Danger, Will Robinson!

Beware of classic mistakes when asking for referrals

 Referrals can be really powerful selling tools when used correctly and as part of a formalized plan. However, there’s a right way and a wrong way to ask for referrals. Too often, sales people and business owners commit classic mistakes in asking for them and assume, based on their disappointing results, that referrals might simply not be worth all the effort. Referrals do work. Working with our own clients at Engage Selling, we’ve seen closing ratios on sales calls tighten dramatically when referrals are incorporated into the sales script…some as much as three-to-one (in other words, obtaining one sale out every three sales calls placed). We even wrote about this success in Honesty Sells at www.honestysells.com

 Referrals have the potential to connect you to new customers through a network that’s built on trust and familiarity. That means there’s more on the line than just your own reputation: the person doing the referring has to first be sure they are doing the right thing by recommending you, your products or your services with others.

 Given this, let’s look at what you can do to avoid the top 3 mistakes when asking for referrals…

 1. Don’t ask too soon

 The worst time to ask for a referral is when you’re still at the point-of-sale stage in the sales cycle. If the ink isn’t even dry on the deal that your customer has signed with you, odds are good that they haven’t yet had the opportunity to fully try your product or service and form complete opinion. Success in sales is about building and maintaining relationships. Making the sale is just the start of that relationship. In a sense, it’s a relationship that is much like a marriage—a lot of work needs to be done to keep that relationship working well.

 Give your customers time. Don’t ask for a referral until you’ve earned it. While it’s acceptable to ask after a product has been delivered or installed and the client has told you they are satisfied, I still think there’s a better approach. Use the request for referral as a means of adding value to the customer’s buying experience.

 2. Remember to show your thanks

Forgetting to say thank you is a big mistake…so big that it’s cringeworthy. Think about it for a moment. If a client makes the decision that you’ve earned that referral you’ve been hoping for, and you miss the opportunity to thank them for that gesture, you risk shutting off that referral pipeline…maybe even permanently.

 When it comes to referrals, there are in fact two instances where a thank you is in order. First, you ought to thank your client when they refer your name to a friend or colleague. Send a card to express your appreciation. An email message is simply not enough. A card is personal and it sits in someone’s hand, making it memorable in a way that email simply can never be. The second instance for expressing thanks is when that new referral buys from you. Again, sending a thank-you card is a nice touch. Include a small gift as well, but only if the customer is able to accept it (some organizations, including government, have a no-gift rule). A small token of thanks can be as simple as a gift card for coffee from the local Starbucks, or even a donation to the client’s annual golf tournament. The key is to make a gesture that says: “I really appreciate you thinking of me.”

 3. Be specific and a resource

 A component of an effective referral program should include asking your customers if they know someone who could benefit from the products or services you are selling. However, it’s important that you be specific. For instance, you could ask: “Are you the only one in your department that uses this service?” If there are others who do, in fact, use your services, then those are the people you want to meet, and your existing customer is ideally positioned to make that happen.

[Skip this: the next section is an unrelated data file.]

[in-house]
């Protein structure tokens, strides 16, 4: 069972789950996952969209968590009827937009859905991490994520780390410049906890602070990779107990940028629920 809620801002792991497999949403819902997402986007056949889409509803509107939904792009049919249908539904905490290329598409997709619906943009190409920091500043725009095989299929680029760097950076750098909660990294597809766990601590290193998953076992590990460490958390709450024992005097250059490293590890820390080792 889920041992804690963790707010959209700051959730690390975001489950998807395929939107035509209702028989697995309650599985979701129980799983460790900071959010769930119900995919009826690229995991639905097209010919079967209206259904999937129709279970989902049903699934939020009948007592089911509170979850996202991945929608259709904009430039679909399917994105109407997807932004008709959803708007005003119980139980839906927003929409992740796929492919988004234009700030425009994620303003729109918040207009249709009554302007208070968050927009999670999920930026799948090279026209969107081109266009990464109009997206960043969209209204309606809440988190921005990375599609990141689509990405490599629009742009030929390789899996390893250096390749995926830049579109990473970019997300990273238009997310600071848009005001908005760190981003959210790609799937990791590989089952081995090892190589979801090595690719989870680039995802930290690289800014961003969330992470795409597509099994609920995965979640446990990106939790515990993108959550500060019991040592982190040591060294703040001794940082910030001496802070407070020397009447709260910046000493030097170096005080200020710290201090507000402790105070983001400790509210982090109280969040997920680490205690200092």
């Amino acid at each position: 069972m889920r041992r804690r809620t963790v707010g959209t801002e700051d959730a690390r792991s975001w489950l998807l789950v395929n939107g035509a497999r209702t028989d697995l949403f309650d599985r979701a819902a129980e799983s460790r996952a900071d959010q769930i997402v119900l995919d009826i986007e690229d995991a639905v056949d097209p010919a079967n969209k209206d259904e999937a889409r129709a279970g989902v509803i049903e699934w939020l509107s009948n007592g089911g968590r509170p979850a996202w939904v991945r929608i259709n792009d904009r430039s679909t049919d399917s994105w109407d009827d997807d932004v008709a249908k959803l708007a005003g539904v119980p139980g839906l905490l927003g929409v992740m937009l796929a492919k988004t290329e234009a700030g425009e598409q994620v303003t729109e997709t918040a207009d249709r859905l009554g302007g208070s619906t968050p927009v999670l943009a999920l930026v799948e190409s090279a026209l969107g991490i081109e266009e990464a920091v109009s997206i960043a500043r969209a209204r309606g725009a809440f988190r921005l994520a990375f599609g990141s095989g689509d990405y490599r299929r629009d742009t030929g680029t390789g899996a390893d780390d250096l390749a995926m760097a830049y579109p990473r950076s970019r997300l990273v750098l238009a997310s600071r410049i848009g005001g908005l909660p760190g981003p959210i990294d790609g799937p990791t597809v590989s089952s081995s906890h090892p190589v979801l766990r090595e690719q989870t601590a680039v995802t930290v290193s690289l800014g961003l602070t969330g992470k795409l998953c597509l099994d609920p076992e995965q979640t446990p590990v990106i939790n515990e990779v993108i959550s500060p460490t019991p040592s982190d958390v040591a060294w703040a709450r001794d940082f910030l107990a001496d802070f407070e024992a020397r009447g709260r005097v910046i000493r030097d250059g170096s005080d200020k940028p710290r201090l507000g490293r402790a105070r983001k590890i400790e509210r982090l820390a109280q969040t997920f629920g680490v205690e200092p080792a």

Find ways to be a valuable resource to your customers. One approach is to develop a program that encourages customers to become advocates for your products or services. Arrange for a luncheon once a month between yourself, an existing client and someone in their organization with whom you’d like to connect. Or maybe you have two clients that you feel could really benefit from meeting: send the lunch invitation to them. The objective here is to become a resource to your clients—that go-to person on whom people know they can pick up the phone and call when they need a favour or advice.

By avoiding the top 3 pitfalls of asking for referrals, you can very quickly leverage the incredible power of word-of-mouth generated by those who know your work and your products best: your customers.

 Dedicated to Increasing your sales,


3 responses to “Danger, Will Robinson!

  1. Great advice as always, Colleen.

    The trust factor is certainly an issue if you ask too soon. I remember meeting with a financial advisor many years ago and after our initial meeeting he thrust a sheet of paper at me and asked for 10 references. I handed the sheet back to him and said, “If we choose to use your service AND we’re pleased afterwards, I will give you a few names but not before then.”


  2. […] Referrals are an important part of gaining new business, but there are right, and wrong, ways to go about getting them. Many in sales make mistakes while procuring referrals, and they ultimately come to believe referrals just don’t work. According to Colleen Francis, founder of Engage Selling Solutions, referrals do work when the salesperson avoids three common mistakes. Can you guess what she says are the top three mistakes? I’ve included the first one below, and the remaining two can be found here. […]

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